Arguably, the idea that fintechs are looking to play in big banks’ domain misses the point. Their business is in solving experiential problems in banking, smoothing access to services and acting as a platform to other providers. (For more, read WARC’s in-depth report: Why fintechs are developing a platform strategy)
Disruption is probably an over-used word, especially when there are apps involved. In finance, challenger banks – as fintechs are also known – are typically lightweight, free of physical infrastructure and legacy systems.
Many fintechs, meanwhile, are not banks in the strictest definition. Instead, the most popular based on the reasons for most people’s common interactions with their banks: namely payments and current account balance checking. In these key spaces, fintechs have excelled because they treat these as UX problems.
Traditional banks’ apps are getting better but have typically been bogged down in layers of security, minimal functionality, and generally feeling about five years behind the rest of the phone.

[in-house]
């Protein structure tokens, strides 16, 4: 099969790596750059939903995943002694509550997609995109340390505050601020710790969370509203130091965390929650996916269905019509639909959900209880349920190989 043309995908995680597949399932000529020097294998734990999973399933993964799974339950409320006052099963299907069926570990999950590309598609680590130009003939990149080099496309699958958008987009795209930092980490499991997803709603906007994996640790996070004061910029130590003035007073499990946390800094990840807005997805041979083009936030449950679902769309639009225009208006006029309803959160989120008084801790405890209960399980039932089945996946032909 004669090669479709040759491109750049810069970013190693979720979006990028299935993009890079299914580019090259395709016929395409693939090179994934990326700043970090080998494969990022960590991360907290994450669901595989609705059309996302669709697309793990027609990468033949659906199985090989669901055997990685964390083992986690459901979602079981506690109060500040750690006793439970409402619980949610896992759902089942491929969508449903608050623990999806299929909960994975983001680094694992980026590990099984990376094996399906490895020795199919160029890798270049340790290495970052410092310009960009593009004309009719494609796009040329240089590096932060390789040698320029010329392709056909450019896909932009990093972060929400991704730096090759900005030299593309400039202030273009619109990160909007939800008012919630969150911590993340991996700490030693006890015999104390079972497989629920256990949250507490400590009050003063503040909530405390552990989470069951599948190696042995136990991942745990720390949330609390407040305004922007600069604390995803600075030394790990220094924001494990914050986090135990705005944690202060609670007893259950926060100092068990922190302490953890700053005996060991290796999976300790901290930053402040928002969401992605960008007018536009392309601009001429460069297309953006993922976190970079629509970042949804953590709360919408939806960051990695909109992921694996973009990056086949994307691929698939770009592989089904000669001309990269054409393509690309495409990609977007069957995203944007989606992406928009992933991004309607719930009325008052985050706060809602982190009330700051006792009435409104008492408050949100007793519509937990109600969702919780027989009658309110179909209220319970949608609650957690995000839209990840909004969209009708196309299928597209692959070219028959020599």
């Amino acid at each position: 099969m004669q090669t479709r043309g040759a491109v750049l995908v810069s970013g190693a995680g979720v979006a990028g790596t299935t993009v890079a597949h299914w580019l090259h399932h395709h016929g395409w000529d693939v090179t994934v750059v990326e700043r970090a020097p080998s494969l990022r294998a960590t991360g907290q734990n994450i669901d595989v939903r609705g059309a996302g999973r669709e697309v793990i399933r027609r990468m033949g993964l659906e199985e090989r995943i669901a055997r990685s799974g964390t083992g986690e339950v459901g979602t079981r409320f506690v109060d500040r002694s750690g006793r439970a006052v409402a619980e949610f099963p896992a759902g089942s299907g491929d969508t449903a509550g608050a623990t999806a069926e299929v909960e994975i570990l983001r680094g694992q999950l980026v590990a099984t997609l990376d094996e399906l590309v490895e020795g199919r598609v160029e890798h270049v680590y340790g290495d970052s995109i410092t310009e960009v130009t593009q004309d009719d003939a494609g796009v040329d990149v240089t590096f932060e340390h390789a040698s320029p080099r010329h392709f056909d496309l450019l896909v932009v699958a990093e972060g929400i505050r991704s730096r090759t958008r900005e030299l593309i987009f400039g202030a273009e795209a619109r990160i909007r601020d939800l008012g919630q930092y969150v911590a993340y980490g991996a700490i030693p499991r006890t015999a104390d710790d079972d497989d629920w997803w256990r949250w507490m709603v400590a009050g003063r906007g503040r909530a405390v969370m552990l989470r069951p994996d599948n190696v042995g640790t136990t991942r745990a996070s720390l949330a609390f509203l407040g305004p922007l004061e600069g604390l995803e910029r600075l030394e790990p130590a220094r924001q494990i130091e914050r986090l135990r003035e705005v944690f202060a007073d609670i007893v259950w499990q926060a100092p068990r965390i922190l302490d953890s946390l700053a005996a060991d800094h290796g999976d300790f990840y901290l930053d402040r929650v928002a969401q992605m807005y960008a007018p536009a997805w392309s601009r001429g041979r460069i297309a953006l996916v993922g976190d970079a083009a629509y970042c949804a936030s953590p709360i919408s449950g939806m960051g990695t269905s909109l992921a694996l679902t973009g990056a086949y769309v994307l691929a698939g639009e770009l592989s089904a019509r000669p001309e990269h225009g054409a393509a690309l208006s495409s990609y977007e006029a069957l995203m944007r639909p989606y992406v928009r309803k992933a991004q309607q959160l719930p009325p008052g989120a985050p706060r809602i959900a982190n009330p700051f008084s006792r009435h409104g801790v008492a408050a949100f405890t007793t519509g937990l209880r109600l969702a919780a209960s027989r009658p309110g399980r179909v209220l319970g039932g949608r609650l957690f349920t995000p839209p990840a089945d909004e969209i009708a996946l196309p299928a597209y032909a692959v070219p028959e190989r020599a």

Yet some industry insiders believe that big banks’ sloth in developing better products is misplaced. “I don’t think legacy systems are actually a problem. Legacy systems are the new regulation,” argued Jason Maude, head of tech advocacy at the fintech Starling Bank.
The difference between the traditional and challenger banks hinges on a focus at the top of the company. Silicon Valley Bank’s Sonia Iovieno, head of accelerator and growth, argues that the difference between disruptive and non-disruptive firms is, in essence, whether there is a focus on a functioning, up to date tech ecosystem that makes life better for customers. “It has to be at the core of what you do, no matter what business you’re in.”
Much of the conversation around challenger banks/fintechs revolves around how big companies – whether in finance or other sectors – can ride their coat tails. But beware culture clash; the layers of governance, arcane processes, and sheer size could well undo the qualities that made challengers interesting in the first place.
In the case of insurance, fintechs have carved a niche that brings firms access to their customers by removing friction. In the case of Starling Bank, a partnership with Direct Line Group’s home insurance division, Churchill, lets customers apply for coverage in-app. Meanwhile, Revolut offers a one-step process to buy travel insurance for a low-rate using your phone’s geolocation function. Though the providers lose some visibility, it points to a direction of travel for the industry: fintechs attract customers with great products and build a business off access to happy customers.
Sourced from WARC